Before some of you say it is related to other posts, let me tell you that I am more interested about schooling and getting my Master's degree not necessary learn SQL and such.

I just graduated with a Bachelor's of Science degree in Computer Science and am now working in the automotive field. It's not too bad, but I'm just not fond of the automotive industry. I mainly got this job because I had experience with automotive software as an intern.

Anyway, one of the courses I had to take as an undergrad was Intro to Database Systems and I found it very interesting. I would like to get a master's degree in Database Administration or Architecture. Where I am currently located, I have very limited options. The university that is close to me is Oakland University, Michigan and here is the degree information and requirements.

My question is, this program doesn't really seem like it is geared towards a specific topic but rather a few general topics. It states that I need to take a total of 16 credits from the specialty group courses (which is in the link). I'm assuming Database Systems 1 and 2 is a must, but what other courses would benefit me? As I was saying, they have project planning, networking, and other courses which (to me) seem unrelated to what I need to get a job in this field in my future.

If someone experienced could briefly explain what their education was like that helped them get into the DBA field that would be great too and I would really appreciate it.

Thank you. (I apologize for not adding the correct tags because I'm not sure which one to use besides dba, so feel free to add more if necessary)

EDIT: Forgot to mention, if you can tell me the necessary certificates for this field as well that would be great!!


2 Answers 2


I've discovered my education as a DBA and as an IT professional came in three tiers.

  1. What I learned on my own. Basically from each job I was hired for, I learned how each shop operated, listened to business requirements and learned on my own how to complete the assignments. A lot of reading the manual (now Googling) and trial-and-error is involved but it's ultimately how we all learn.
  2. What I learned from certifications. One time I picked a textbook for my favorite programming language and discovered that I was only using a fraction of the techniques described on the job. I wanted to learn as many aspects as I could. In the back of the book they had mentioned the certification program for my language (Microsoft Certified Professional in this case). It's a structured way to learn all the major features of the platform you're focusing on for your employment. There's a lot of studying and practice involved (My MCSD took four tests and my MCDBA and MCITP:DBA were comparable). You'll learn about features you might not end up using on a particular job site, but being aware of their existence helps shape you decisions on how to tackle a business requirement.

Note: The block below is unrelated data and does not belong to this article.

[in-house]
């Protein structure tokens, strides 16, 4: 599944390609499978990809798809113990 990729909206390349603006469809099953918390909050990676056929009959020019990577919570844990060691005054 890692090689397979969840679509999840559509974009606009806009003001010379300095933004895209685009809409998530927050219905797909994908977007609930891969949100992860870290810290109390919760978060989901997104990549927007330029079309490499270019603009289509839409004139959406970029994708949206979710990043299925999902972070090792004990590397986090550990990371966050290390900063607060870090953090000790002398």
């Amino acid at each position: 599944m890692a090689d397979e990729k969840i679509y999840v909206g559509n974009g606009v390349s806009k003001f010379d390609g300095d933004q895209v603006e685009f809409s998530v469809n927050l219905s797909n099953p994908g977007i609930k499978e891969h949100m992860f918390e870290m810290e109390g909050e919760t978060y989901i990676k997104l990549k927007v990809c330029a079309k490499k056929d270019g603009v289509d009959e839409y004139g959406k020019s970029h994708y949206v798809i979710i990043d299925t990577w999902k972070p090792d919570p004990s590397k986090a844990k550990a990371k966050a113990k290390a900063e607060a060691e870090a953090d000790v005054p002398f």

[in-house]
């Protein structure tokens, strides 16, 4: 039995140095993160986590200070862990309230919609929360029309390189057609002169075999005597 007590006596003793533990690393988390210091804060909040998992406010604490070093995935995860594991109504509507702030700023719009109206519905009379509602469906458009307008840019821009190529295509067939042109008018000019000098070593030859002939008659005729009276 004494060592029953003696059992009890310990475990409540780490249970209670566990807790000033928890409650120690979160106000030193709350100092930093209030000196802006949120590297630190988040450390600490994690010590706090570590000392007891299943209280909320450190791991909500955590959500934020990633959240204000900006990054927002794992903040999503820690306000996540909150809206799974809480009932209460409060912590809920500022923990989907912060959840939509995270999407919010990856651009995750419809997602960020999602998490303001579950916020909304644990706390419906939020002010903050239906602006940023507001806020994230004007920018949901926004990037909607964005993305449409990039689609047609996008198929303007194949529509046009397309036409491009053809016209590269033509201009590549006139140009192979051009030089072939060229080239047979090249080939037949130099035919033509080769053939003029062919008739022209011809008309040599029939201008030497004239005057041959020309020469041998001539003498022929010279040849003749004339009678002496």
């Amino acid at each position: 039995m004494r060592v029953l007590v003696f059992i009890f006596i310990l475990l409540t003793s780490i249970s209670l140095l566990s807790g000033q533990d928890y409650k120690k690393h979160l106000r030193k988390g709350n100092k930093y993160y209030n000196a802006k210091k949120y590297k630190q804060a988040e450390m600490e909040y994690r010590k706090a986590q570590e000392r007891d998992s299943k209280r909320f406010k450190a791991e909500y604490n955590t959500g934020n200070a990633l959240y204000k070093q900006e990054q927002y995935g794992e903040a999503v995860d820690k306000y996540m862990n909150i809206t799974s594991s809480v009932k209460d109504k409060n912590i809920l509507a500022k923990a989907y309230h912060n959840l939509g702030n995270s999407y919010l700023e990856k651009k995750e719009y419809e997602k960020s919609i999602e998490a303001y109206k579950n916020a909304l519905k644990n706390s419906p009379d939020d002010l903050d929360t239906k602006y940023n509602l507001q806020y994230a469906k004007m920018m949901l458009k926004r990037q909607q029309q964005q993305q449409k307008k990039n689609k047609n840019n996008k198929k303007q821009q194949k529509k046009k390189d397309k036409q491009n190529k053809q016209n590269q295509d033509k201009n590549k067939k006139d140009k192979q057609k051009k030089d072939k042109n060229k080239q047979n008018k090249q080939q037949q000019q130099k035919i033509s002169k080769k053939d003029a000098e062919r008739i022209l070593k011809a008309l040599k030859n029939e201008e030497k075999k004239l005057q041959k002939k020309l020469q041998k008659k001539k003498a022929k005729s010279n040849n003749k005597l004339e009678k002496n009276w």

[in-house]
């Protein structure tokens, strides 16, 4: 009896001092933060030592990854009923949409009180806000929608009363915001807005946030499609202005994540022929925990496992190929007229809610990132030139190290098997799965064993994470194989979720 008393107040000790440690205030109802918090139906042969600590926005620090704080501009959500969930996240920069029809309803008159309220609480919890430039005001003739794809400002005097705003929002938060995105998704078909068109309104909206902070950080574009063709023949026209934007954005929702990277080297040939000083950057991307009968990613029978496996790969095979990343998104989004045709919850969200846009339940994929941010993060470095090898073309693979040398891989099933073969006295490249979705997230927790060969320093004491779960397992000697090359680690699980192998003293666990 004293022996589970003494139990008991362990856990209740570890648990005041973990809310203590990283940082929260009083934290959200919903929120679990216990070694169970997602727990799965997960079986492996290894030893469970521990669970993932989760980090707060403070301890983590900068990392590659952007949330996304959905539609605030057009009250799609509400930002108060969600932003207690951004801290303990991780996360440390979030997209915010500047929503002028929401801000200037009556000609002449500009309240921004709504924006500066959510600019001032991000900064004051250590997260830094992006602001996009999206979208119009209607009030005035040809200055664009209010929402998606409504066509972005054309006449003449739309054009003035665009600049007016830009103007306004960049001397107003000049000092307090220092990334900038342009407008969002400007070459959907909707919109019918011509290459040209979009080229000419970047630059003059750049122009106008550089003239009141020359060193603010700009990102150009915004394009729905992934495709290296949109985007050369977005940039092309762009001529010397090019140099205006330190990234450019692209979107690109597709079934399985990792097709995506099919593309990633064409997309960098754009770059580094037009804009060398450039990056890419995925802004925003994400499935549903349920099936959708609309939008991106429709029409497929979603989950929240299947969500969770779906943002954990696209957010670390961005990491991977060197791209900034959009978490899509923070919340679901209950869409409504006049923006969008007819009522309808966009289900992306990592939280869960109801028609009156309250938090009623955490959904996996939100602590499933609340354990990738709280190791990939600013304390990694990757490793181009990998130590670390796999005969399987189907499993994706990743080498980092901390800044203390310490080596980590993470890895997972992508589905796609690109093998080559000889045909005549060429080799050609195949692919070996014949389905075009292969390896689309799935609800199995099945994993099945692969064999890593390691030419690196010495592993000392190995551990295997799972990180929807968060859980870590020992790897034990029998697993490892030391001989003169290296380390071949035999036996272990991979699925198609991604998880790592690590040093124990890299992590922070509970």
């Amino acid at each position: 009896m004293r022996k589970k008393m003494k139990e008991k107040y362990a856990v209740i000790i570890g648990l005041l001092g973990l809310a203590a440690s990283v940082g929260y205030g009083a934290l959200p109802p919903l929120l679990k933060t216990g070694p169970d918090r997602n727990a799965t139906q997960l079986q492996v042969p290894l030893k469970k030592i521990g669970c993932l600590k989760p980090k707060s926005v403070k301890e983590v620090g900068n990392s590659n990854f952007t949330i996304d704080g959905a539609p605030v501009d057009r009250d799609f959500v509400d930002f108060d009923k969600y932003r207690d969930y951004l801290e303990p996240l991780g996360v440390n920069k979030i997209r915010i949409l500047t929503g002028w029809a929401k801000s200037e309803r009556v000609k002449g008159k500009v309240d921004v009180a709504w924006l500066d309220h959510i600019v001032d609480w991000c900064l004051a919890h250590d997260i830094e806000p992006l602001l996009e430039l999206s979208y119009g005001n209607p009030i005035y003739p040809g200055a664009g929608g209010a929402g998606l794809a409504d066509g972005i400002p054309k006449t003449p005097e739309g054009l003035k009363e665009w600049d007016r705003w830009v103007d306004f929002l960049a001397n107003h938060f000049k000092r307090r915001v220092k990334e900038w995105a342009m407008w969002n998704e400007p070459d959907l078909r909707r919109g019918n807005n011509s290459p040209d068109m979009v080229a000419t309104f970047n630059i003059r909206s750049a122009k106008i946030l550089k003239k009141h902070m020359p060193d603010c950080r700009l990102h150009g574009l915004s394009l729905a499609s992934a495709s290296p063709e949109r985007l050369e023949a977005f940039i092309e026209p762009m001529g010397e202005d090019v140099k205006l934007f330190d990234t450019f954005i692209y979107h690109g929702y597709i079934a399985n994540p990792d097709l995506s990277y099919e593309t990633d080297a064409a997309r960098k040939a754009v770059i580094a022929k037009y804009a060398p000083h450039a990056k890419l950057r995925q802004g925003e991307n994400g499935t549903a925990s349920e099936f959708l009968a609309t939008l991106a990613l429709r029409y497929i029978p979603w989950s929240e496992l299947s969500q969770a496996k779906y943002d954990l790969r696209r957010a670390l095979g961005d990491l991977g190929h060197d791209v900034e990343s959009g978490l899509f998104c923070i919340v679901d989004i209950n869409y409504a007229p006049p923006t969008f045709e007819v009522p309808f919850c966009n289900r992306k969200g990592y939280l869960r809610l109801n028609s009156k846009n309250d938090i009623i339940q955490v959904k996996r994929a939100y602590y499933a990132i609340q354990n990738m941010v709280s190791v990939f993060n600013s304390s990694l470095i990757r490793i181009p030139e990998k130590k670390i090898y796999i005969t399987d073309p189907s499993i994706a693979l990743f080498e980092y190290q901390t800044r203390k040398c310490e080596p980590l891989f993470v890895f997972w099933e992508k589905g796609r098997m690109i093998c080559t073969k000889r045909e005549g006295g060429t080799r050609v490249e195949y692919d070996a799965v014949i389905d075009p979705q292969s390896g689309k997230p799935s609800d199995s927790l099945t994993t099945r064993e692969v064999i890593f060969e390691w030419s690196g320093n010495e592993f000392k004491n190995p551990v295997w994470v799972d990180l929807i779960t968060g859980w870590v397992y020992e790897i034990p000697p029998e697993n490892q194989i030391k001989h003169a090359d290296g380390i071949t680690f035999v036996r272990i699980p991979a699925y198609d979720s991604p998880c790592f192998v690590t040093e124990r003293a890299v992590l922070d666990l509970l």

3. What I learned from the community. This by far, is the most valuable. You learn firsthand that you're not alone in your profession. You also learn what your peers have learned on the job and through their own research, and it's great to share what you've learned. You'll find your mentors here as well. There's a large of community of masters, MVPs and fellow DBAs who share their knowledge in-person, in print and online. Search for them in Google, attend a local user group, have your employee fund a trip to your favorite products' annual convention. I've seen at SQL PASS twice and the knowledge shared there is amazing.

One book that I've personally found best describes the calling of a DBA is DBA Survivor: Become a Rockstar DBA. It goes beyond the technical and talks about your relationship to your customers and your responsibilities to the tradecraft. It helped reaffirm my belief that the DBA profession is an essential one that is challenging, honorable and rewarding.


Best teaching is the school of hard knocks and the college of life. I have no formal qualifications, no degree of any kind. Academic qualifications in my view are no better than experience, probably less valuable than experience. You can take the relevant Microsoft or Oracle or whoever exams but it doesn't make you a good DBA, its a start but again it's just a start on the road.

Many DBA's start either in general support (desktop or server) or as a developer and then move onto Database Administration. I dont know of many DBAs that just start out in databases right away, normally we get hooked on it without us knowing!

  • 1
    Certifications main benefit is forced exposure to all aspects of the relevant platform.
    – Thronk
    Jul 16, 2015 at 21:34

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